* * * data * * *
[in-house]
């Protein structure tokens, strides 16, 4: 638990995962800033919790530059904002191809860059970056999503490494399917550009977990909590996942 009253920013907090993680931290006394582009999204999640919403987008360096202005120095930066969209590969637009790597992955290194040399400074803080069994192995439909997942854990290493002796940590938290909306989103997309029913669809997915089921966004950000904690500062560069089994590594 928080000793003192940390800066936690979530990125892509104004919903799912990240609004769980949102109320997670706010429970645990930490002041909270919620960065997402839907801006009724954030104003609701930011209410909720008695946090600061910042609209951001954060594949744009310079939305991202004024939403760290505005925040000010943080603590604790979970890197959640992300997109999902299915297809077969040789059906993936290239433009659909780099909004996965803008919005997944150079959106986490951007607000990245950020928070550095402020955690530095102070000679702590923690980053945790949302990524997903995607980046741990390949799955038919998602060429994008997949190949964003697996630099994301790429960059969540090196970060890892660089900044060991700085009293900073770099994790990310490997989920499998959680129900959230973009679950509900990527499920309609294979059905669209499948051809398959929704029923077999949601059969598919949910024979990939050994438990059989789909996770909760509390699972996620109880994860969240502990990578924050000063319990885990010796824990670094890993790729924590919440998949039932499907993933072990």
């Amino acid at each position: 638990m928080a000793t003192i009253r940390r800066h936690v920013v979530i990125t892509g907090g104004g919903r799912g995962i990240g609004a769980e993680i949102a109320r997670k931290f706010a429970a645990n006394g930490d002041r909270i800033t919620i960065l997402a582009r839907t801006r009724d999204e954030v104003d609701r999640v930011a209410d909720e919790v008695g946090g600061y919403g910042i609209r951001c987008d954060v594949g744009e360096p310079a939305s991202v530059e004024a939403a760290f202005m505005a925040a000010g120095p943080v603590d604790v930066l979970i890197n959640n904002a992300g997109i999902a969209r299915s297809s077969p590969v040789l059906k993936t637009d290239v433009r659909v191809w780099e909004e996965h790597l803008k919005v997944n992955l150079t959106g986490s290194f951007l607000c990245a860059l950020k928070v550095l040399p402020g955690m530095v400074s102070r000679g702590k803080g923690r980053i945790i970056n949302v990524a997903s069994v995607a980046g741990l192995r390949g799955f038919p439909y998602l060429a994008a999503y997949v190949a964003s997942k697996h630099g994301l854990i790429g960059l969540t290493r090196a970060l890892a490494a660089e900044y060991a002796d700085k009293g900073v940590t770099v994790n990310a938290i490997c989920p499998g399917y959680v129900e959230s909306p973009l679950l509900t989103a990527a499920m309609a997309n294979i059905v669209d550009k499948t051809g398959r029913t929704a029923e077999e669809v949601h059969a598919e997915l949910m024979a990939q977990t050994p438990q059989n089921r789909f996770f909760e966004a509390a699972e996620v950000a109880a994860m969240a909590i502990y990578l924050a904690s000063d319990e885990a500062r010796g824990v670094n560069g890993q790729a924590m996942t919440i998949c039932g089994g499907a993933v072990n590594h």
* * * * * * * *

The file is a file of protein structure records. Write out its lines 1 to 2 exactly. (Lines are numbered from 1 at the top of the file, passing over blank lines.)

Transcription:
[in-house]
């Protein structure tokens, strides 16, 4: 638990995962800033919790530059904002191809860059970056999503490494399917550009977990909590996942 009253920013907090993680931290006394582009999204999640919403987008360096202005120095930066969209590969637009790597992955290194040399400074803080069994192995439909997942854990290493002796940590938290909306989103997309029913669809997915089921966004950000904690500062560069089994590594 928080000793003192940390800066936690979530990125892509104004919903799912990240609004769980949102109320997670706010429970645990930490002041909270919620960065997402839907801006009724954030104003609701930011209410909720008695946090600061910042609209951001954060594949744009310079939305991202004024939403760290505005925040000010943080603590604790979970890197959640992300997109999902299915297809077969040789059906993936290239433009659909780099909004996965803008919005997944150079959106986490951007607000990245950020928070550095402020955690530095102070000679702590923690980053945790949302990524997903995607980046741990390949799955038919998602060429994008997949190949964003697996630099994301790429960059969540090196970060890892660089900044060991700085009293900073770099994790990310490997989920499998959680129900959230973009679950509900990527499920309609294979059905669209499948051809398959929704029923077999949601059969598919949910024979990939050994438990059989789909996770909760509390699972996620109880994860969240502990990578924050000063319990885990010796824990670094890993790729924590919440998949039932499907993933072990």